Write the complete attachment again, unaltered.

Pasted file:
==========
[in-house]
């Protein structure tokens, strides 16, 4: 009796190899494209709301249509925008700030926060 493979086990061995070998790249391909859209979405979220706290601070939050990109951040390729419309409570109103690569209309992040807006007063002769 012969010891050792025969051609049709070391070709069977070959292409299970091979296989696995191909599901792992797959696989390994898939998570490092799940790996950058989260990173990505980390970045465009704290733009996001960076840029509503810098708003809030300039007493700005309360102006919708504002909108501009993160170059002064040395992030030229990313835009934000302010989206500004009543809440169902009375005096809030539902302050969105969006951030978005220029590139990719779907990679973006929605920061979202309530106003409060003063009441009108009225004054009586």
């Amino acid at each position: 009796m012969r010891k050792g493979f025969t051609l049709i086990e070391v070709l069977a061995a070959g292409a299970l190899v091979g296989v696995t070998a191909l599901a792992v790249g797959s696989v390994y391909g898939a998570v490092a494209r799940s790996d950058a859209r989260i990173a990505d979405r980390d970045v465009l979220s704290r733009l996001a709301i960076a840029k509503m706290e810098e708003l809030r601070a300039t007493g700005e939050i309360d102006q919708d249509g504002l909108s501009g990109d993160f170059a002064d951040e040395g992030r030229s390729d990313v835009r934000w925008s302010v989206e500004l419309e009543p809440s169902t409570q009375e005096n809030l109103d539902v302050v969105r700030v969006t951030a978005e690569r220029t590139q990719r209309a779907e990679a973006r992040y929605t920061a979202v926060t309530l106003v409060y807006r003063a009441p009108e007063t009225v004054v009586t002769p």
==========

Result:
[in-house]
């Protein structure tokens, strides 16, 4: 009796190899494209709301249509925008700030926060 493979086990061995070998790249391909859209979405979220706290601070939050990109951040390729419309409570109103690569209309992040807006007063002769 012969010891050792025969051609049709070391070709069977070959292409299970091979296989696995191909599901792992797959696989390994898939998570490092799940790996950058989260990173990505980390970045465009704290733009996001960076840029509503810098708003809030300039007493700005309360102006919708504002909108501009993160170059002064040395992030030229990313835009934000302010989206500004009543809440169902009375005096809030539902302050969105969006951030978005220029590139990719779907990679973006929605920061979202309530106003409060003063009441009108009225004054009586």
């Amino acid at each position: 009796m012969r010891k050792g493979f025969t051609l049709i086990e070391v070709l069977a061995a070959g292409a299970l190899v091979g296989v696995t070998a191909l599901a792992v790249g797959s696989v390994y391909g898939a998570v490092a494209r799940s790996d950058a859209r989260i990173a990505d979405r980390d970045v465009l979220s704290r733009l996001a709301i960076a840029k509503m706290e810098e708003l809030r601070a300039t007493g700005e939050i309360d102006q919708d249509g504002l909108s501009g990109d993160f170059a002064d951040e040395g992030r030229s390729d990313v835009r934000w925008s302010v989206e500004l419309e009543p809440s169902t409570q009375e005096n809030l109103d539902v302050v969105r700030v969006t951030a978005e690569r220029t590139q990719r209309a779907e990679a973006r992040y929605t920061a979202v926060t309530l106003v409060y807006r003063a009441p009108e007063t009225v004054v009586t002769p």